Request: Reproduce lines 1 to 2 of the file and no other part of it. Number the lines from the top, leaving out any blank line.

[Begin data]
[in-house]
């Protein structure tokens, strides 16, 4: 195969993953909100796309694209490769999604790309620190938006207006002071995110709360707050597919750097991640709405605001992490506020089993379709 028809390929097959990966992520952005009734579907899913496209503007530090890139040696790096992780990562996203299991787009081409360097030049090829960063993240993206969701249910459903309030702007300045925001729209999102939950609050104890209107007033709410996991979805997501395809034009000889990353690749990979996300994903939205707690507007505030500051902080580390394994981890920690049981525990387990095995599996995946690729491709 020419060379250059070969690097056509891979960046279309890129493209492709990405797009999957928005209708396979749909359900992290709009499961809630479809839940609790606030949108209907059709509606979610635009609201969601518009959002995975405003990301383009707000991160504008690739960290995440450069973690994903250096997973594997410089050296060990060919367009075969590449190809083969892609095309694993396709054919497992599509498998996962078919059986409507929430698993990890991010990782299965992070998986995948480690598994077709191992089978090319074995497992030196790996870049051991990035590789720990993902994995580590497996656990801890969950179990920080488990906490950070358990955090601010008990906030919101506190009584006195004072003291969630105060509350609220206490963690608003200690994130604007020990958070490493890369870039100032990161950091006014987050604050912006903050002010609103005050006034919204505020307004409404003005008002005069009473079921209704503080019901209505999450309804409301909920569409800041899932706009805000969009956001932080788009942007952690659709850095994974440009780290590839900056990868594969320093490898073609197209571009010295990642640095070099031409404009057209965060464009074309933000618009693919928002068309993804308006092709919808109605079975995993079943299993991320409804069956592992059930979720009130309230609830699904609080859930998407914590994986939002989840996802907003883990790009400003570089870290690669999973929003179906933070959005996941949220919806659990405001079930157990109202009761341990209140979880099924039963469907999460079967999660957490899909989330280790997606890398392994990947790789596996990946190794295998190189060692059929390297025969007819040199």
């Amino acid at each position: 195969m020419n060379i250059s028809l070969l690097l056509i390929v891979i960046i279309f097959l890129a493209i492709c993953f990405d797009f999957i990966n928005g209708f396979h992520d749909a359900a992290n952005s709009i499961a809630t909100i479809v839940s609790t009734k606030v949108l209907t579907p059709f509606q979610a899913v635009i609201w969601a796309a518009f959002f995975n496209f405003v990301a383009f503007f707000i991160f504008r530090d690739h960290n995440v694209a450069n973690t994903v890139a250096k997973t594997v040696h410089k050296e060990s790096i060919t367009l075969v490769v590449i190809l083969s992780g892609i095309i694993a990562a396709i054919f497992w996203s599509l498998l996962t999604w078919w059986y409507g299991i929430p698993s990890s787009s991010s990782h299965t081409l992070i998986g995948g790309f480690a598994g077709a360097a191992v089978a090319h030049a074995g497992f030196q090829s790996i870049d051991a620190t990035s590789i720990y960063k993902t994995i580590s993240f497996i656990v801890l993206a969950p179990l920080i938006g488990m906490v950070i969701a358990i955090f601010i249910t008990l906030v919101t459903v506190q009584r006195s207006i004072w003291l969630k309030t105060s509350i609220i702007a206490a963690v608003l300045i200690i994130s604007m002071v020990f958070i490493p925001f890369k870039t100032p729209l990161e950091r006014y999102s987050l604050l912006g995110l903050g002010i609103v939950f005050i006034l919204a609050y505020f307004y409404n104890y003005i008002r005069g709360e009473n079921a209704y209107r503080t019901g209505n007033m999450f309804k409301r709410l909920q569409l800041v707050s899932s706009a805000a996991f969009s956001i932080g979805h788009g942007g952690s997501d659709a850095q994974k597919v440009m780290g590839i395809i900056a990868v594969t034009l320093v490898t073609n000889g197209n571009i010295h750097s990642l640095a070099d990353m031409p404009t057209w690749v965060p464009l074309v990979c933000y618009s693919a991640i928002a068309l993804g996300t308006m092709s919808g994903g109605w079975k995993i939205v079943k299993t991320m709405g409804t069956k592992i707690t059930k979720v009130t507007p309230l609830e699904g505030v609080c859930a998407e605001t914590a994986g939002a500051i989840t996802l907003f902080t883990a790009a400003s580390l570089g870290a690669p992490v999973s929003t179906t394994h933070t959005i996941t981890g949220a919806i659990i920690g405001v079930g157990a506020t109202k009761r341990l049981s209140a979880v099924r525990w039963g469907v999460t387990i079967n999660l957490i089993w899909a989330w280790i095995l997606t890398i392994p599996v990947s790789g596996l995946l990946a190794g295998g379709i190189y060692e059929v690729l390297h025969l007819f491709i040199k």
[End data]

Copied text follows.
[in-house]
């Protein structure tokens, strides 16, 4: 195969993953909100796309694209490769999604790309620190938006207006002071995110709360707050597919750097991640709405605001992490506020089993379709 028809390929097959990966992520952005009734579907899913496209503007530090890139040696790096992780990562996203299991787009081409360097030049090829960063993240993206969701249910459903309030702007300045925001729209999102939950609050104890209107007033709410996991979805997501395809034009000889990353690749990979996300994903939205707690507007505030500051902080580390394994981890920690049981525990387990095995599996995946690729491709 020419060379250059070969690097056509891979960046279309890129493209492709990405797009999957928005209708396979749909359900992290709009499961809630479809839940609790606030949108209907059709509606979610635009609201969601518009959002995975405003990301383009707000991160504008690739960290995440450069973690994903250096997973594997410089050296060990060919367009075969590449190809083969892609095309694993396709054919497992599509498998996962078919059986409507929430698993990890991010990782299965992070998986995948480690598994077709191992089978090319074995497992030196790996870049051991990035590789720990993902994995580590497996656990801890969950179990920080488990906490950070358990955090601010008990906030919101506190009584006195004072003291969630105060509350609220206490963690608003200690994130604007020990958070490493890369870039100032990161950091006014987050604050912006903050002010609103005050006034919204505020307004409404003005008002005069009473079921209704503080019901209505999450309804409301909920569409800041899932706009805000969009956001932080788009942007952690659709850095994974440009780290590839900056990868594969320093490898073609197209571009010295990642640095070099031409404009057209965060464009074309933000618009693919928002068309993804308006092709919808109605079975995993079943299993991320409804069956592992059930979720009130309230609830699904609080859930998407914590994986939002989840996802907003883990790009400003570089870290690669999973929003179906933070959005996941949220919806659990405001079930157990109202009761341990209140979880099924039963469907999460079967999660957490899909989330280790997606890398392994990947790789596996990946190794295998190189060692059929390297025969007819040199």